“Robert is an elite defender and consummate professional that will make an immediate impact on both ends of the floor,” said Olshey via release. “His versatility enables him to play multiple positions and his character and professionalism will allow him to transition seamlessly into our culture.”
Next, Olshey turned his attention to the center position. While the starting slot was already squared away with the return of Jusuf Nurkić, who looked every bit the player in the Orlando bubble that he was prior to suffering a gruesome leg injury in March of 2019, there was a need to find a backup with the likely departure of Hassan Whiteside and uncertainty about Zach Collins’ availability coming off ankle surgery in September. It’s a situation the Trail Blazers have faced before, and they opted to remedy in this instance the same way they did the last time: by acquiring Enes Kanter, albeit this time in a three-way trade with the Celtics and Grizzlies.
The 6-10 center out of Turkey signed with Portland as a free agent in 2019 after being waived midseason by the Knicks and comported himself well, especially after being thrust into the starting lineup after injury ended Nurkic’s season. The hope was that he would re-sign, but he ultimately chose to head to Boston, a wedding that never seemed to fit all that well for either party. Nevertheless, Kanter picked up his player option and was subsequently dealt to the Trail Blazers, with Portland only giving up the majority of the trade exception generated by the traded that sent Kent Bazemore to Sacramento in exchange for Ariza and Mario Hezonja, who had one year at the vet minimum left on his current contract.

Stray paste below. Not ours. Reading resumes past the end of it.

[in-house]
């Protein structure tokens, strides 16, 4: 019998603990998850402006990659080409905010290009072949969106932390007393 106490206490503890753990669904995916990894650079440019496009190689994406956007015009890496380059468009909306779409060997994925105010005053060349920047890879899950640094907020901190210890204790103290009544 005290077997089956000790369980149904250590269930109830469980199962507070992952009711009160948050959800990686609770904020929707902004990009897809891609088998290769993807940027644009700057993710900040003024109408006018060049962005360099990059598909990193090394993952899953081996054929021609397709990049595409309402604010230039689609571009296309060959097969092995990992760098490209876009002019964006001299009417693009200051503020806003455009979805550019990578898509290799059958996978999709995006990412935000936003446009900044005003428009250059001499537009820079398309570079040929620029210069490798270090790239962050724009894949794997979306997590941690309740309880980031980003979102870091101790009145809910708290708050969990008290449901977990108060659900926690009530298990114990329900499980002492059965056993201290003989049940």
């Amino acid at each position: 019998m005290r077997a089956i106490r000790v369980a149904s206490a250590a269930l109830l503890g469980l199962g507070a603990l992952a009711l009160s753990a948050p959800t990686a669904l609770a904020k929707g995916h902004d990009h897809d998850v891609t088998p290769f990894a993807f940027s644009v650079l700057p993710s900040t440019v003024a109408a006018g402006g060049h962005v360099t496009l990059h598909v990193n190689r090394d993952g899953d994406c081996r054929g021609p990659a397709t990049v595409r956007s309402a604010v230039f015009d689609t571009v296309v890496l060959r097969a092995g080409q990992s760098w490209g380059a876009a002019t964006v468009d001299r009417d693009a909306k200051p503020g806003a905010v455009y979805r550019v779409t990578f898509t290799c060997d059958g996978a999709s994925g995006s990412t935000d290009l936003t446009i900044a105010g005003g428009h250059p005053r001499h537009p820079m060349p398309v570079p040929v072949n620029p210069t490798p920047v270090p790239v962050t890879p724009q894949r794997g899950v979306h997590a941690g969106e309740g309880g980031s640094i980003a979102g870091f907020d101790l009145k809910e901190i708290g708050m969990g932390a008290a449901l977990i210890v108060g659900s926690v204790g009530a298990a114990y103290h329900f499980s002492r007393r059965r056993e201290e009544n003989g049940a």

In Kanter, the Trail Blazers pick up an elite offensive rebounder and a big who can score off the bench and and the capability to slide into the starting lineup if necessary, all for reportedly around $5 million this season.
After trading for Kanter, attention turned to free agency. While they didn’t have any cap space to speak of, armed with the Midlevel Exception, worth around $9.3 million per season, the Biannual Exception, around $3.6 million and enough space below the luxury tax for a few minimum signings, the Trail Blazers were actually in the rare position of having some money to spend on free agents.